The director-general, during a professional development workshop, had said the feat was achieved in collaboration with the Data Protection Compliance Organizations, DPCOs.

Local Content Development: NITDA, through its IT project clearance mandate, had assessed and cleared 62 IT-related projects worth N1,168,145,213,150 from January to May in the country, putting into cognizance the need to patronise indigenous services. The agency had also launched Nigeria’s first ICT consumer protection forum to help Nigerians express their grievances as it relates to indigenous IT products and services and settle such in a non-litigious manner.

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Mr Abdullahi, during a Webinar with theme: “Virtual Digital Services Consumer Protection Forum”, where a Draft Framework on Alternative Dispute Resolution for the ICT Sector was presented for review, said the strategy was aimed at building qualitative indigenous content for consumption in the ICT sector.

E-Governance Promotion: NITDA had trained 500 public servants with a view to championing digital transformation agenda in Federal Public Institutions, FPIs.  Speaking during the inauguration of Digital Transformation Technical Working Group, DT-TWGs, for phase one of FPIs with 100 Ministries, Departments and Agencies, MDAs, in Abuja, Mr Abdullahi said the training was needed to build the capacity of the public servants toward developing a formidable process that engendered digital economy.

Agriculture: The NITDA had also initiated National Adopted Village for Smart Agriculture, NAVSA with the aim of digitizing agriculture to drive Digital Economy in the country, as part of President Buhari’s agenda of leveraging technology and innovation to revolutionize agricultural value chain. The project was piloted in Jigawa State in July, 2020 with 130 farmers. There is the plan to capture all the states in the country, just as there is also another plant to create a digital database for farmers where they can buy and sell their farm produce.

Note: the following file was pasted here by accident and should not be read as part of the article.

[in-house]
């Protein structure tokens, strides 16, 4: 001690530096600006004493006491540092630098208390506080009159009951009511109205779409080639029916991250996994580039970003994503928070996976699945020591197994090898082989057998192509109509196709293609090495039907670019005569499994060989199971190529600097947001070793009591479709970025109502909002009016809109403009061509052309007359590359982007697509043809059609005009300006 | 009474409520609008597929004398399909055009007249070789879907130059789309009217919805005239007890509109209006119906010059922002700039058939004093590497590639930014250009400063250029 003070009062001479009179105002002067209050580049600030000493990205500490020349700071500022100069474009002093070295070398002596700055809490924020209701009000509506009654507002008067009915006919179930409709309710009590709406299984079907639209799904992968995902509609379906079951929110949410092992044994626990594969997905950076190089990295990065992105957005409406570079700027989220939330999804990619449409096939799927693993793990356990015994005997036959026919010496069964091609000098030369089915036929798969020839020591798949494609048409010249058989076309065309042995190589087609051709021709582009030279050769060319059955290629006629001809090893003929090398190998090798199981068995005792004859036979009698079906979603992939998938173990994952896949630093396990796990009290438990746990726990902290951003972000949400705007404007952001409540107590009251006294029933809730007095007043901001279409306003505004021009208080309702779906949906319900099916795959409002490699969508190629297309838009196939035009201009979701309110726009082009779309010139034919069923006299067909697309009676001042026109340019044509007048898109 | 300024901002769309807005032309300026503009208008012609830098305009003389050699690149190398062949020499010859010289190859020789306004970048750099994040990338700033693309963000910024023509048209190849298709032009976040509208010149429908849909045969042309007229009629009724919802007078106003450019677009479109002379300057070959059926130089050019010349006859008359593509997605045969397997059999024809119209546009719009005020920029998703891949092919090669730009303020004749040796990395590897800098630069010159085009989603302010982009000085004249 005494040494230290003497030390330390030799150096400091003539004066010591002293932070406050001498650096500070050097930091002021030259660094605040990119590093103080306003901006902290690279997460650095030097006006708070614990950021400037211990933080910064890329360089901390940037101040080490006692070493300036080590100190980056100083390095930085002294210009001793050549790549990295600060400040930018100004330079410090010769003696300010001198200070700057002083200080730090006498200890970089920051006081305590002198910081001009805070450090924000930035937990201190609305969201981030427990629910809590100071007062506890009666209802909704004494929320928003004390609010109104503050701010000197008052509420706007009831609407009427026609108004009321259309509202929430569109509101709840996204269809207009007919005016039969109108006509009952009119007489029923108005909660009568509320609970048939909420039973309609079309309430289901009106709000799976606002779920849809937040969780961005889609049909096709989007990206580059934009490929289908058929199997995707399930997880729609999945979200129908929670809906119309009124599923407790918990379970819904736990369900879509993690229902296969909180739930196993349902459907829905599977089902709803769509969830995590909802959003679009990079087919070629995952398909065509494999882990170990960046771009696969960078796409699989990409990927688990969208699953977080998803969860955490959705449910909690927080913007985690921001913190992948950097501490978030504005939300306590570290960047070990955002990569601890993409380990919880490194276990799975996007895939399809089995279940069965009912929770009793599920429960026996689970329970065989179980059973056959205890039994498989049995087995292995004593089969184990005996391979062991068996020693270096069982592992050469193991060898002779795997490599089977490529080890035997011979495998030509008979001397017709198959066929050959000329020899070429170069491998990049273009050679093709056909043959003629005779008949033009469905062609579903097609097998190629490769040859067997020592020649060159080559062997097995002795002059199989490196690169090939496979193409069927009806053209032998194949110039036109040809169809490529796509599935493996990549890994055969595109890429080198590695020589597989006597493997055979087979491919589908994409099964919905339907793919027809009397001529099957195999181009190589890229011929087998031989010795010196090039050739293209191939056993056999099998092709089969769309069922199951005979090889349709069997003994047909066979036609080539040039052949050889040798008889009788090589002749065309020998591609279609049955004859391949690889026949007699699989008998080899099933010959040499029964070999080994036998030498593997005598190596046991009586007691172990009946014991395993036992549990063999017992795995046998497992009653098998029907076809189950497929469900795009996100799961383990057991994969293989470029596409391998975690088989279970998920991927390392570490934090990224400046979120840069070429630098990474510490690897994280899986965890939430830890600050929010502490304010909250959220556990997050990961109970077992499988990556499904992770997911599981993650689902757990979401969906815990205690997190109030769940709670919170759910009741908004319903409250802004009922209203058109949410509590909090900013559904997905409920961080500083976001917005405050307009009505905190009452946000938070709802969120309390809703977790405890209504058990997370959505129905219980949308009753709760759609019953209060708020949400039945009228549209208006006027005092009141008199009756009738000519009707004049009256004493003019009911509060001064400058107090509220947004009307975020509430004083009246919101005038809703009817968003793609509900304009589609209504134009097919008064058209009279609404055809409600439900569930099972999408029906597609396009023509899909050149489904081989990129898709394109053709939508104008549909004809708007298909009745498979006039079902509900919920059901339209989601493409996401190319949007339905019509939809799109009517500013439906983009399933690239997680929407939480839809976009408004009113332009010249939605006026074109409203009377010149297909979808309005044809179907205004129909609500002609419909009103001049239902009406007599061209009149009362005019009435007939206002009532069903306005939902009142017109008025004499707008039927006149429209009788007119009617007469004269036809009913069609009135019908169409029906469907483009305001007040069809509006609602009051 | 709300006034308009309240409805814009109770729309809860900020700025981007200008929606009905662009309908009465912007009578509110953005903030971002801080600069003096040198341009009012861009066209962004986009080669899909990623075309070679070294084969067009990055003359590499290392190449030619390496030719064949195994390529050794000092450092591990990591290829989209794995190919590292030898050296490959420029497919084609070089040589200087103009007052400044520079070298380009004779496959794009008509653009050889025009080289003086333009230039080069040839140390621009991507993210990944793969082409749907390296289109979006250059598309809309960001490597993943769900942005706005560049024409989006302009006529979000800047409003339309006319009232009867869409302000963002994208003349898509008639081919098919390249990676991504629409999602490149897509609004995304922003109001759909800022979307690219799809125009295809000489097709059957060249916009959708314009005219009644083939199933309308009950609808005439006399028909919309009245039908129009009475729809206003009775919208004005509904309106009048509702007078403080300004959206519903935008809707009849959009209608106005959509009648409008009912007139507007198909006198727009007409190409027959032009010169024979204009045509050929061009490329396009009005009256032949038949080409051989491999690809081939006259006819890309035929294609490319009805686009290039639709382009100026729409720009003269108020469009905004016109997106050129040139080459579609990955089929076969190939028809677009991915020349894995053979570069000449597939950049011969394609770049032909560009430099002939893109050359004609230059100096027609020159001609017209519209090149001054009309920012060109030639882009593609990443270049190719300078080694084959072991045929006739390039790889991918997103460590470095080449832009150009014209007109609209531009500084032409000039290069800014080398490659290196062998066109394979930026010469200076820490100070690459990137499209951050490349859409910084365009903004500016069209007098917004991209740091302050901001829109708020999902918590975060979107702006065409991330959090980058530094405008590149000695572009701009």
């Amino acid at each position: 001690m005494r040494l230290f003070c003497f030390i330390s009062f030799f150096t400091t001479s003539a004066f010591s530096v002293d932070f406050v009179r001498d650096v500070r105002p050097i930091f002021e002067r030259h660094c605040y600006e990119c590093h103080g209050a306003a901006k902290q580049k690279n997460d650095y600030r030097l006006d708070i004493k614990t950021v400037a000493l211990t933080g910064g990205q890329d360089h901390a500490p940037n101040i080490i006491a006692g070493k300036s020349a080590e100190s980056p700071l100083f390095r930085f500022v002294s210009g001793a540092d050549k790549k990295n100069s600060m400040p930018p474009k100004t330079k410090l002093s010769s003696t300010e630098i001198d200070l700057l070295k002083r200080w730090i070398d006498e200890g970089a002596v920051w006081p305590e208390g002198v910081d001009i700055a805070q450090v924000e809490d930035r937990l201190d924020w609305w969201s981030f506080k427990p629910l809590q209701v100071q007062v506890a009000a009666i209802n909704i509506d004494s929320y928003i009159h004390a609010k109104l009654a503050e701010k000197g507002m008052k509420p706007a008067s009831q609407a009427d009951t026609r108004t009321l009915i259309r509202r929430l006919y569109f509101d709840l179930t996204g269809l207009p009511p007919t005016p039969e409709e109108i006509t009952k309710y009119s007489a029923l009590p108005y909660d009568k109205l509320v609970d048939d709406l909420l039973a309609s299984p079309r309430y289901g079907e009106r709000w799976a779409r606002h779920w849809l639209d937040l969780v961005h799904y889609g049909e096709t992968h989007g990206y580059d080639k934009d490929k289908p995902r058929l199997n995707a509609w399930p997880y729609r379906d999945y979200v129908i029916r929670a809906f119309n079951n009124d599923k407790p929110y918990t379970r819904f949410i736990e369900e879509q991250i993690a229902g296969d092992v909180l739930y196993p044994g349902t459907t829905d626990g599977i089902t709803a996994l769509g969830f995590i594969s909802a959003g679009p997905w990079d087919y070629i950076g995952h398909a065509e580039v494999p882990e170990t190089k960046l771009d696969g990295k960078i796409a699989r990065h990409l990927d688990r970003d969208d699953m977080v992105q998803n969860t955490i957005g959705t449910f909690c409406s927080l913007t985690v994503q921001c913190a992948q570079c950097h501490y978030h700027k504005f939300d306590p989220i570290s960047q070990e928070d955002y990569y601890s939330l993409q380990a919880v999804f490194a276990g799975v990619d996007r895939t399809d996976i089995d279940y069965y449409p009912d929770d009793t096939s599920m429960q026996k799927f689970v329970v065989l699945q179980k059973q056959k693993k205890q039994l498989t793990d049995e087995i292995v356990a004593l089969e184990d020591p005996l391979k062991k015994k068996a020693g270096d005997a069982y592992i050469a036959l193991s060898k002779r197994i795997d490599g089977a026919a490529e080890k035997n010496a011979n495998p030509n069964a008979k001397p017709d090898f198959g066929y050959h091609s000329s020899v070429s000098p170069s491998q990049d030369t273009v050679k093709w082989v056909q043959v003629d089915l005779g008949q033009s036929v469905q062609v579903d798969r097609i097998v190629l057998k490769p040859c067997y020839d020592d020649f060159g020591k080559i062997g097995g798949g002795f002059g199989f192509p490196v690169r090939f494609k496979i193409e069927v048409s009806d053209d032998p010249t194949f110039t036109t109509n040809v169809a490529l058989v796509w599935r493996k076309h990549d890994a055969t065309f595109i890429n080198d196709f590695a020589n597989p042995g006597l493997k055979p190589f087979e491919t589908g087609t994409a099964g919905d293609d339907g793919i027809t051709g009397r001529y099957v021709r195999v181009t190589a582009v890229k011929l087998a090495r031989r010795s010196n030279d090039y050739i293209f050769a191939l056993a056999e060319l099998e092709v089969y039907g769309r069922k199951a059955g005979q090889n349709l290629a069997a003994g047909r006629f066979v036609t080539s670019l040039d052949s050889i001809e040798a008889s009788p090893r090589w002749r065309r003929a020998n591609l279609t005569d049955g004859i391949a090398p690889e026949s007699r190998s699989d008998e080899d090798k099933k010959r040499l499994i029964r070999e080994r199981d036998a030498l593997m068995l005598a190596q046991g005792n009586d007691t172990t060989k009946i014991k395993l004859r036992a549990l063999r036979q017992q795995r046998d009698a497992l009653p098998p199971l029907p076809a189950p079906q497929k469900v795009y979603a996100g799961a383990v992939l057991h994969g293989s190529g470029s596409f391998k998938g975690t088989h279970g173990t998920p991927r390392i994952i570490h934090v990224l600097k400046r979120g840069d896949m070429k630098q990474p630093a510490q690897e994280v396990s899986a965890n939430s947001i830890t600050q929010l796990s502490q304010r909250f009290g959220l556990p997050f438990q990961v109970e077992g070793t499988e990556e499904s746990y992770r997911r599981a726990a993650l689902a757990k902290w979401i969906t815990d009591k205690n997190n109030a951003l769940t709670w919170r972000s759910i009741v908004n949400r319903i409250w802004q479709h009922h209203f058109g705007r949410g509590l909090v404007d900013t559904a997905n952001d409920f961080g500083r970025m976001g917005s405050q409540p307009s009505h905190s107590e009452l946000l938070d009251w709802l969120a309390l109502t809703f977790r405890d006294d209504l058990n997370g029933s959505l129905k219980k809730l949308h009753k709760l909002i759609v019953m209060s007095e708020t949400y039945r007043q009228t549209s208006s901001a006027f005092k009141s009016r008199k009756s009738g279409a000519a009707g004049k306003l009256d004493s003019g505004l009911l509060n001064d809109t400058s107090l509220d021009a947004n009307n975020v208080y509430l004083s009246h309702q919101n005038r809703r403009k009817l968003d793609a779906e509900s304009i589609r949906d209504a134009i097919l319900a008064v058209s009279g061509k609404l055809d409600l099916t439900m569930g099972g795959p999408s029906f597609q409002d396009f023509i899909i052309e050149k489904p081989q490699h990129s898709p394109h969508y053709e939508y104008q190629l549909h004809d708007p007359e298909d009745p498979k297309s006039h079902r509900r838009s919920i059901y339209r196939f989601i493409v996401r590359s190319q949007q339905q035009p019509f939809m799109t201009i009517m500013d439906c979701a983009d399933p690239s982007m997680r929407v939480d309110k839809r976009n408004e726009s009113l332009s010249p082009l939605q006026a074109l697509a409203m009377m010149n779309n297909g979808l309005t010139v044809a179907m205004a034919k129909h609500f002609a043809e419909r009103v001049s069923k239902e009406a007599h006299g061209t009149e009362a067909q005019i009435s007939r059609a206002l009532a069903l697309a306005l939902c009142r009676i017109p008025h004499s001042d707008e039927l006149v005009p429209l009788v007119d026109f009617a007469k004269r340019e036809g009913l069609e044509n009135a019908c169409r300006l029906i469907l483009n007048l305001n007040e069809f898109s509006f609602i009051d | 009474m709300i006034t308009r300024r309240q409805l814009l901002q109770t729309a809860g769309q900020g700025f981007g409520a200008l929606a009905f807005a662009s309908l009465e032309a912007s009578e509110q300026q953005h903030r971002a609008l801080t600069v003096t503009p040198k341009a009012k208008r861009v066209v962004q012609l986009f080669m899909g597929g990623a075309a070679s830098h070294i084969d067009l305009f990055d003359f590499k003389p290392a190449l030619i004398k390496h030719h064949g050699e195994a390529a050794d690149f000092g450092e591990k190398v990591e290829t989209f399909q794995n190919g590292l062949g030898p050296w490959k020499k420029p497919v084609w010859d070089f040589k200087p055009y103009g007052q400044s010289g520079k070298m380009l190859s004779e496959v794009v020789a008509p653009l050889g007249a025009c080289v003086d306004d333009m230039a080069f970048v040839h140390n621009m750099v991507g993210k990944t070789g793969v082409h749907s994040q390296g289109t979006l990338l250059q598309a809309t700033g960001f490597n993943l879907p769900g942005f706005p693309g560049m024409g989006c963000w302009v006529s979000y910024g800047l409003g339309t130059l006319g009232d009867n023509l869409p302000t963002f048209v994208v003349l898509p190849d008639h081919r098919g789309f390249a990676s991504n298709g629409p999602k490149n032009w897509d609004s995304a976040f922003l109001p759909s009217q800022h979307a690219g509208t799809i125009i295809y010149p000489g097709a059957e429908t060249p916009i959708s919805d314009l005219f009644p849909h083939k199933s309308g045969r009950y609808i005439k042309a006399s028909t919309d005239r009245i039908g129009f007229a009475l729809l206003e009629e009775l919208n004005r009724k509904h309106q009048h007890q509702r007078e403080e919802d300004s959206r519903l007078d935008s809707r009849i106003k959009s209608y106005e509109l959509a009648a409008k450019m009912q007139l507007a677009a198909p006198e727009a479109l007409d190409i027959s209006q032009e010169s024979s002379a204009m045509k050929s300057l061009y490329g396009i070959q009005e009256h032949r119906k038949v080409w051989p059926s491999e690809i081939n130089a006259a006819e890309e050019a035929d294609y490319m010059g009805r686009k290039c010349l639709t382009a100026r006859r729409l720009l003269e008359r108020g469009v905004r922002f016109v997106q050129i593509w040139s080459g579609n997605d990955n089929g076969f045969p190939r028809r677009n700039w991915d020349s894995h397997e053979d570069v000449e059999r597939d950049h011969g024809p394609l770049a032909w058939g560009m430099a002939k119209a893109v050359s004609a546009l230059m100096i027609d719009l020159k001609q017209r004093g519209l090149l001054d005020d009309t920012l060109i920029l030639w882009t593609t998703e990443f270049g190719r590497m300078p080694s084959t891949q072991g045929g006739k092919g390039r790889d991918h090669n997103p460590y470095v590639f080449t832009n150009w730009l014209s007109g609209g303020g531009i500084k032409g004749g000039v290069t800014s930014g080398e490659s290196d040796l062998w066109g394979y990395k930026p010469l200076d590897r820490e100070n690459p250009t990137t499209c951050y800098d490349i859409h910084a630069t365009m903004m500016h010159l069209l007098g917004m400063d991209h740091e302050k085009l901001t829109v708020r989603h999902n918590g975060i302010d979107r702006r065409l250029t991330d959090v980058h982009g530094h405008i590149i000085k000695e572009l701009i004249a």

Tribute

Shortly after Mr Abdullahi’s appointment, the Country Director of Global IT, Rasheed Bakare, had described him as a “digital guru and industry key player”, with the potential to surpass his predecessors’ achievements.

“Abdullahi, for a couple of years, has shown and proven to be a world-class professional who will use his wide network to take NITDA to the next level, in line with the president’s vision.

“He will also ensure that the agency is more efficient and effective in its role as the clearinghouse for all IT projects and infrastructural development in the country,” Mr Bakare had said.

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True to that, Mr Abdullahi has rolled out several policies, regulations and programmes towards digitalising education and agricultural sectors, promoting local ICT contents and creating thousands of jobs for Nigerian youths.

Also speaking, the regional representative for AfICTA in Internet Governance, Inye Kemabonta, stressed that, “one of the best things that can happen to NITDA is for Kashifu to be at the head of affairs, a young man who has had deep industry experience and yet youthful.”

A former director at the NITDA, Mr Kemabonta said the agency has never been more visible than now, “and that is one measurement of the success for Kashifu.

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“The Agency is now relevant and getting all kinds of requests from all sectors. From lawyers, public sector, education, health… all of them want support to be able to transform their operations digitally.”

He said: “There’s also the re-engineering of NITDA which is also very important to keep the agency in tune with time. Recently, NITDA was rebranded – its logo and mode of operations.

“In response to COVID-19, NITDA has established a digital studio where ministers can come and have live interviews with international media organisations like CNN, or even talk with any radio station in Nigeria live without having to travel to these stations. That is transformational.

“Kashifu is pushing for Nigeria to build its own teleconference application and not rely entirely on foreign ones like Zoom. That will make Nigerians millionaires, instead of Nigeria enriching other countries.”

Mr Kemabonta, therefore, urged Mr Abdullahi to rededicate his efforts towards developmental regulation.

He said: “My own view is that NITDA’s mandate is all-around setting standards and developing regulatory instruments that can transform Nigeria. Kashifu should, therefore, do more in that area.”